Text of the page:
When he arrives at Bethel – where he had the dream and the encounter with God, Jacob builds an altar. It is important, I think, to occasionally make a pilgrimage, if only in our imagination, to those places in our lives where God has shown up, where God’s grace was heard and decisions were made.

Here Jacob gets a new name, Israel – one who wrestled with God. How has your identity changed over the years? Have you “wrestled with God?” Or would you describe your relationship differently? Wondered. Tried hard. Frequently forgiven? Blessed? Does the new name – from “Trickster” to “Wrestled with God” –suggest an acquisition of wisdom?

Israel is getting up in age. When Reuben sleeps with one of his concubines, he hears of it, but apparently does nothing.

This chapter is marked by the story of three deaths: Deborah, Rachel, and Isaac. We aren’t told of the events surrounding Deborah’s passing. The naming Allon Becuth – “oaks of weeping” can only suggest that her death impacted people. Rachel dies in childbirth. And Isaac dies of old age. 

Genesis 36 – Genealogies

The Genealogies here signal that we are about to enter a transition in our story. In their own way they wrap up loose ends. At the end of Chapter 35, we got Jacob’s 12 sons. At the beginning of Chapter 36, we get Esau’s family accounted for. Though the Bible is more interested in Jacob’s line, Esau’s line is notably more fertile, even without his father’s blessing. We then get political genealogy of the Kings of Canaan, which is remarkably free from any sense that they might own the Abrahamic Covenant. They are politically successful, but religiously adrift.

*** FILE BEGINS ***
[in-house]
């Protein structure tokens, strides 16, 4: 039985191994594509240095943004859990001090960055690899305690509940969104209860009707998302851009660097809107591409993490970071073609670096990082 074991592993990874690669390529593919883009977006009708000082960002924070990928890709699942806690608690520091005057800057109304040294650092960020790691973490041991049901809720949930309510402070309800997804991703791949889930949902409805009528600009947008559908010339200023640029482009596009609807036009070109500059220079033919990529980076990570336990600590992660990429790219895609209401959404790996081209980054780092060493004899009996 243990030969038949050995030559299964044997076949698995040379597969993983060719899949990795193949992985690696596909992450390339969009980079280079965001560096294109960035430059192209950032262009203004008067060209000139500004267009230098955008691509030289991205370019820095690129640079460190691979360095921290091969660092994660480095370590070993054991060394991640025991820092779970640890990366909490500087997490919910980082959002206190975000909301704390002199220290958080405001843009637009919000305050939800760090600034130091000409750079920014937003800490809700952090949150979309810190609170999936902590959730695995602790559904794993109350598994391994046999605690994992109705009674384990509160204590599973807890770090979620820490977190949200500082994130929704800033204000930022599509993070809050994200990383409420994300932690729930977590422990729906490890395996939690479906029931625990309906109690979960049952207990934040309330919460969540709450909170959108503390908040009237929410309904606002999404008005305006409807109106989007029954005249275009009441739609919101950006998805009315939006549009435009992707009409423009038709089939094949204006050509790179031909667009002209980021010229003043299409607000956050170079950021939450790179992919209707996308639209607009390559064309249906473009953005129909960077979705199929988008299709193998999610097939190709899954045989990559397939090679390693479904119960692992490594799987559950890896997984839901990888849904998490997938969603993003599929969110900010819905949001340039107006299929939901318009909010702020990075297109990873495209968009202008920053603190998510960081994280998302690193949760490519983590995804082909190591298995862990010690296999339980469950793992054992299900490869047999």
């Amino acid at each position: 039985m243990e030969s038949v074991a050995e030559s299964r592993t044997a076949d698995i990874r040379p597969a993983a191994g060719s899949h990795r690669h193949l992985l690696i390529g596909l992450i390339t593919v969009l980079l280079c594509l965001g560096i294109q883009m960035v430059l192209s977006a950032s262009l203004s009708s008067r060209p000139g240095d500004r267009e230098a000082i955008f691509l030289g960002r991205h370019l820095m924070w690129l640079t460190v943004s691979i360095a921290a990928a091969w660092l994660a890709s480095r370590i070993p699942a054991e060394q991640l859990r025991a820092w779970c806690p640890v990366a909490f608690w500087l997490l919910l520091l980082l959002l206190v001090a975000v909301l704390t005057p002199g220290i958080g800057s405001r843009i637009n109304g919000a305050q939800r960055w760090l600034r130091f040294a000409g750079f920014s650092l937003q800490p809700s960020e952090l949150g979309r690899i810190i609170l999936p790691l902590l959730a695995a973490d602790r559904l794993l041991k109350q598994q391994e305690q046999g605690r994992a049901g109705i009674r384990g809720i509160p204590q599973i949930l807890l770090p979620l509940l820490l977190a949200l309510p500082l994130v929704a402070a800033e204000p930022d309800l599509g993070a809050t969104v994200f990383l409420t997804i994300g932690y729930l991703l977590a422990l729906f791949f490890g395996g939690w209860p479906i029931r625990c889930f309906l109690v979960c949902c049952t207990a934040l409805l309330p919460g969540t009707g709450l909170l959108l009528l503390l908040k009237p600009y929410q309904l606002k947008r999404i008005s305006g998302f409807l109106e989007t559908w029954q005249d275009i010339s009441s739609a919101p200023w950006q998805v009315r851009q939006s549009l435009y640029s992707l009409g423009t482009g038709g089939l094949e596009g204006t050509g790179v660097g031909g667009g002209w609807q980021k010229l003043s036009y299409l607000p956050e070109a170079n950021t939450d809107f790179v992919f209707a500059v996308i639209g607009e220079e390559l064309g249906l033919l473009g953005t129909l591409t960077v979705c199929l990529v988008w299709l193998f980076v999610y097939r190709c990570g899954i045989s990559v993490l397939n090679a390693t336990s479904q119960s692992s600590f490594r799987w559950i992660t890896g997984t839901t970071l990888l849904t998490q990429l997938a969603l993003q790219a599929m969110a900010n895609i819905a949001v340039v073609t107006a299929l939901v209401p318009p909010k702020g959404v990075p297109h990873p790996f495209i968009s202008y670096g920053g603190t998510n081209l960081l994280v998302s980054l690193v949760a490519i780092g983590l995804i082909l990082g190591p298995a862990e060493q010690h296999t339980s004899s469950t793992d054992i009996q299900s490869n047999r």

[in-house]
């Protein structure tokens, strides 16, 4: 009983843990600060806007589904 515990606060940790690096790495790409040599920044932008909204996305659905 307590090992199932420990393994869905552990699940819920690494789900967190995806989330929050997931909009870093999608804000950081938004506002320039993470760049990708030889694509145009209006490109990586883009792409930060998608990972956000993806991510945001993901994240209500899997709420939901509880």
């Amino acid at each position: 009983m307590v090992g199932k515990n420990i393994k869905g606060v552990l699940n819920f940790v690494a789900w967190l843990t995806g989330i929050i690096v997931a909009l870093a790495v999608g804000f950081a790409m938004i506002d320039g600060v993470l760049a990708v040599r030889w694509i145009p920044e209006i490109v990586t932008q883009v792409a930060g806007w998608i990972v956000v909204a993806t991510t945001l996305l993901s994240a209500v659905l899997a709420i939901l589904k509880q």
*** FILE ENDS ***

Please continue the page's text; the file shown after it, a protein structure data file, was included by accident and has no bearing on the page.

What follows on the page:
Genesis 37:1-11 – Joseph Dreams, Family Dynamics

When the story picks up again, we don’t get an account of all of Jacob/Israel’s sons – only Rachel’s son. His story will occupy most of the rest of Genesis. 

Given Leah and Rachel’s rivalry, we aren’t surprised that sibling dynamics cause problems. Joseph, like is mother, is the obvious favorite, which infuriates the rest of the sons. Joseph has several dreams, likely inspired by the favoritism he has received. He also has the bad judgment, tone deafness, and temerity to tell it to his siblings. It doesn’t help family relations. He earns his father’s rebuke.

Genesis 37:12-36 – Joseph Is Sold


The near killing of Joseph is hardly surprising given how his brothers avenged Dinah’s rape. Reuben – the one who slept with his father’s concubine – saves Joseph’s life by having him thrown in cistern, from which he hopes to later rescue him. 

The other brothers sell him to the Ismaelites (yes, the sons of Ismael, Isaac’s half-brother). They later sell Joseph and then deceive old Jacob, the way he once deceived his father. That Joseph knows slavery and its vulnerabilities first hand will be important information for evaluating how he helped Pharaoh enslave the Egyptians. But we get ahead of ourselves.

The first line in Tolstoy’s Anna Karenina reads,

"All happy families are alike; each unhappy family is unhappy in its own way."

This is not a happy family.

Upcoming Readings

April 2 – 8: Genesis 38 – 41

April 9 – 15: Genesis 42 – 45

April 16 – 22: Genesis 46 – 47

April 23 – 29: Genesis 48 – 50